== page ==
Prince Harry has said he hopes to "share the spirit" of his mother with his children on the 25th anniversary of her death next week.
Diana, Princess of Wales died in a car crash in Paris on 31 August 1997 with her lover, Harrods heir Dodi Al-Fayed.
As the quarter-century anniversary of her death approaches, the Duke of Sussex gave a speech at a dinner for the African HIV charity he co-founded called Sentebale.
"My dear friend Prince Seeiso and I founded Sentebale 16 years ago in honour of our mothers, with a mission to support many of the most vulnerable young people on the planet - and to give them care and help them thrive," he told crowds.
"In Sesotho, the language of the Basotho - the word Sentebale means 'forget-me-not'.
"Next week is the 25th anniversary of my mother's death, and she most certainly will never be forgotten.
"I want it to be a day to share the spirit of my mum with my family, with my children, who I wish could have met her."
Diana was a fervent campaigner against the stigmatisation of HIV and AIDS, famously shaking the hands of patients in the 1990s when many still believed the virus could be passed on by physical contact.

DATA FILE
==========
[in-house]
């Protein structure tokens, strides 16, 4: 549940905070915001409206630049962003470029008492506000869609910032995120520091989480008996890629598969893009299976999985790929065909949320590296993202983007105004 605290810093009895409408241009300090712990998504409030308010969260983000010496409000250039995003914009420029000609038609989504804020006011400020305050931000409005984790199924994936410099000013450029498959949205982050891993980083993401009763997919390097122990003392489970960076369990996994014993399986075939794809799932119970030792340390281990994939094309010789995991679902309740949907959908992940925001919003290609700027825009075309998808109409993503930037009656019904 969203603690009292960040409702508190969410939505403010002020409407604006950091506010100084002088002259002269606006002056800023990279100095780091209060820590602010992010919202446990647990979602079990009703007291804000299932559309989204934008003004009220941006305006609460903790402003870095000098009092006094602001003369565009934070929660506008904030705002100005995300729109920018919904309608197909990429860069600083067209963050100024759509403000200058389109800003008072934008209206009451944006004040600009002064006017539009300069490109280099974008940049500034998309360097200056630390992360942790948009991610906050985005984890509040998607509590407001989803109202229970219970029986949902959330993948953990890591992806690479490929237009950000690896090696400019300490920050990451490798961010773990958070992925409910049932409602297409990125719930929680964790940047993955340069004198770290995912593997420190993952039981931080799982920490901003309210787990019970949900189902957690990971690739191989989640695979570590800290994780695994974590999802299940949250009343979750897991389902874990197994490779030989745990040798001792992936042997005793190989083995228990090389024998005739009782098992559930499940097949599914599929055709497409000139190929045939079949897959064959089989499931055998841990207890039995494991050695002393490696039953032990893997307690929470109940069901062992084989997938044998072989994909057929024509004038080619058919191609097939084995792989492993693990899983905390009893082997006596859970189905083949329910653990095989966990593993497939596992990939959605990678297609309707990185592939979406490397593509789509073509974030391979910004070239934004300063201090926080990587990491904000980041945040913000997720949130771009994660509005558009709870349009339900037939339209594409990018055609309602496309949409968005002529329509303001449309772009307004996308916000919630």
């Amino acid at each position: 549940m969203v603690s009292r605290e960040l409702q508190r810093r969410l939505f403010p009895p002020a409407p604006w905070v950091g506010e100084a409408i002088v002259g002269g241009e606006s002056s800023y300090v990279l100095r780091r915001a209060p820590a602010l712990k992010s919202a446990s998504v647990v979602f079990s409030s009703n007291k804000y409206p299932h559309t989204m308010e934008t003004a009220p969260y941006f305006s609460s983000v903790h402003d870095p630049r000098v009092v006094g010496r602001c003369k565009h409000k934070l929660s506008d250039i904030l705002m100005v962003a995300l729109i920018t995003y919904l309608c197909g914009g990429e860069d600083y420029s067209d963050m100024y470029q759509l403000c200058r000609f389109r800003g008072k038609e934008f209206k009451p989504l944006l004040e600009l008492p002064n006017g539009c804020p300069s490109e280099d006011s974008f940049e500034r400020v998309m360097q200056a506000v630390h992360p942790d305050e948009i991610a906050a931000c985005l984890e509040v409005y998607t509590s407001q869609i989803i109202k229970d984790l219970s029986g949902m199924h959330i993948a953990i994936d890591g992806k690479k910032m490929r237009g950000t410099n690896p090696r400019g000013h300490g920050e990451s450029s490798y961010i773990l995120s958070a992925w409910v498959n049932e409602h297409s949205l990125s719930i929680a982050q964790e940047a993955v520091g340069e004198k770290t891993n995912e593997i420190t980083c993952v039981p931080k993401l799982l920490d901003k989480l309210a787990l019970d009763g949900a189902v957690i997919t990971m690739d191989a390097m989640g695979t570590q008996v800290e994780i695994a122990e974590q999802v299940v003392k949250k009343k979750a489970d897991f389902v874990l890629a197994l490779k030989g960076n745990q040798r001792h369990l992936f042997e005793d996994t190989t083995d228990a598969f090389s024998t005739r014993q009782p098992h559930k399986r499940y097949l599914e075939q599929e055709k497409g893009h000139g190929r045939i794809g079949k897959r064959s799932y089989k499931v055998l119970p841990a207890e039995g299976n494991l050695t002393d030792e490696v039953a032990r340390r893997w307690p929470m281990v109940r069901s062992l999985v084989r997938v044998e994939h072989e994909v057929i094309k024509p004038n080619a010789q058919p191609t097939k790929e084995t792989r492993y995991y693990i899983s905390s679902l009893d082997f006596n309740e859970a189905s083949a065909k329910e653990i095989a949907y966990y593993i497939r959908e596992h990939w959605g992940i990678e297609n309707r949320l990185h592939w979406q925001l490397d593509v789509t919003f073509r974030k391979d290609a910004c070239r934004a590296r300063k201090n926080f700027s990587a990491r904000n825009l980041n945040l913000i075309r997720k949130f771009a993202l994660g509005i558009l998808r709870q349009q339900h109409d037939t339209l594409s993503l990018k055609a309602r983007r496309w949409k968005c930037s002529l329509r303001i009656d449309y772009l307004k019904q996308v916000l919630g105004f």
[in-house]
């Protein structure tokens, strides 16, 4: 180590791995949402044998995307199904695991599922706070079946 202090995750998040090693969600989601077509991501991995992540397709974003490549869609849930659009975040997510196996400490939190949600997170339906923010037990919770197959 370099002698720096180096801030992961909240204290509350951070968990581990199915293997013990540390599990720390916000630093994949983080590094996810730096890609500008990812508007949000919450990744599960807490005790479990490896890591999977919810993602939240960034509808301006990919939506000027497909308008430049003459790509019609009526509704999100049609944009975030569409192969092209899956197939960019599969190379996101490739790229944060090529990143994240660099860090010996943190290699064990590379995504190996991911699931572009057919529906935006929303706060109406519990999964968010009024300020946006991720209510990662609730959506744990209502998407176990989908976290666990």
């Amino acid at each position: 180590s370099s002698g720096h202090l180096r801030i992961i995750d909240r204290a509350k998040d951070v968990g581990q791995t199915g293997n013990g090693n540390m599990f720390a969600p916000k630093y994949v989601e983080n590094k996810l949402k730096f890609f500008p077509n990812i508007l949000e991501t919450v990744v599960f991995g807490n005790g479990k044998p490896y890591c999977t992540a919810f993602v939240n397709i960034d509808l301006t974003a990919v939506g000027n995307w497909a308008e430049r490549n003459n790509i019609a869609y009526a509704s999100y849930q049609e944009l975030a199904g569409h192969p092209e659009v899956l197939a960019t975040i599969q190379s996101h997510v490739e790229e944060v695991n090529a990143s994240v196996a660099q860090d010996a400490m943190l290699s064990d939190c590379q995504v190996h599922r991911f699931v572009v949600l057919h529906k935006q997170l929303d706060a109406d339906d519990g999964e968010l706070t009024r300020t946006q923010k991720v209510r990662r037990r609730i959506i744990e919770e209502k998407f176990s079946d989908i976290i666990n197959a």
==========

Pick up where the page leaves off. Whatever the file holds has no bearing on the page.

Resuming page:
Harry and William support causes close to their mother
Having taken on the cause of HIV/AIDS as a tribute to her, he has publicly been tested for the virus several times, most notably in 2016 alongside singer Rihanna.
His brother Prince William has also devoted himself to issues close to Diana's heart.
To mark his 40th birthday in June this year, he joined Big Issue sellers in London and worked with the homelessness charity The Passage.
He said at the time on Twitter: "I was 11 when I first visited @passagecharity with my mother and since then, homelessness has stuck with me as an issue I want to fight for.
"I have always believed in using my platform to help bring attention and action to those who are struggling and I commit to doing what I can to shine a spotlight on this solvable issue not just today, but in the months and years to come."